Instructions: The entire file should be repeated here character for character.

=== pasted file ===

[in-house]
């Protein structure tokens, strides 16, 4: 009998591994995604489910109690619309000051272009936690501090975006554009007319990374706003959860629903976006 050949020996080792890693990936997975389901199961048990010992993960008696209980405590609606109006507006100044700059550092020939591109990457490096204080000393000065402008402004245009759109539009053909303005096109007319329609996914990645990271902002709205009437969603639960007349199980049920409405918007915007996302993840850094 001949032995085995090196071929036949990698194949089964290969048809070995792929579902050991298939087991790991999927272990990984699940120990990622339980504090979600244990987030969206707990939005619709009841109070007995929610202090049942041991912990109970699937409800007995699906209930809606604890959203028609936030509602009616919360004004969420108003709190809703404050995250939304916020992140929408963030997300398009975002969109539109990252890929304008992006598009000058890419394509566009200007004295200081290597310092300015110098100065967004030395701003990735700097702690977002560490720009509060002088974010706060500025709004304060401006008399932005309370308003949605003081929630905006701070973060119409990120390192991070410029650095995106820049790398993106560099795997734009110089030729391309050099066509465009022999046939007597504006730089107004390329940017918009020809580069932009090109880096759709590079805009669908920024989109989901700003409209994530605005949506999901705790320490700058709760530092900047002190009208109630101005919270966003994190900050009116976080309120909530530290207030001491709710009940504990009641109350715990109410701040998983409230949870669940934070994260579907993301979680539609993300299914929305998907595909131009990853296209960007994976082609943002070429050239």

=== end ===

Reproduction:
[in-house]
């Protein structure tokens, strides 16, 4: 009998591994995604489910109690619309000051272009936690501090975006554009007319990374706003959860629903976006 050949020996080792890693990936997975389901199961048990010992993960008696209980405590609606109006507006100044700059550092020939591109990457490096204080000393000065402008402004245009759109539009053909303005096109007319329609996914990645990271902002709205009437969603639960007349199980049920409405918007915007996302993840850094 001949032995085995090196071929036949990698194949089964290969048809070995792929579902050991298939087991790991999927272990990984699940120990990622339980504090979600244990987030969206707990939005619709009841109070007995929610202090049942041991912990109970699937409800007995699906209930809606604890959203028609936030509602009616919360004004969420108003709190809703404050995250939304916020992140929408963030997300398009975002969109539109990252890929304008992006598009000058890419394509566009200007004295200081290597310092300015110098100065967004030395701003990735700097702690977002560490720009509060002088974010706060500025709004304060401006008399932005309370308003949605003081929630905006701070973060119409990120390192991070410029650095995106820049790398993106560099795997734009110089030729391309050099066509465009022999046939007597504006730089107004390329940017918009020809580069932009090109880096759709590079805009669908920024989109989901700003409209994530605005949506999901705790320490700058709760530092900047002190009208109630101005919270966003994190900050009116976080309120909530530290207030001491709710009940504990009641109350715990109410701040998983409230949870669940934070994260579907993301979680539609993300299914929305998907595909131009990853296209960007994976082609943002070429050239």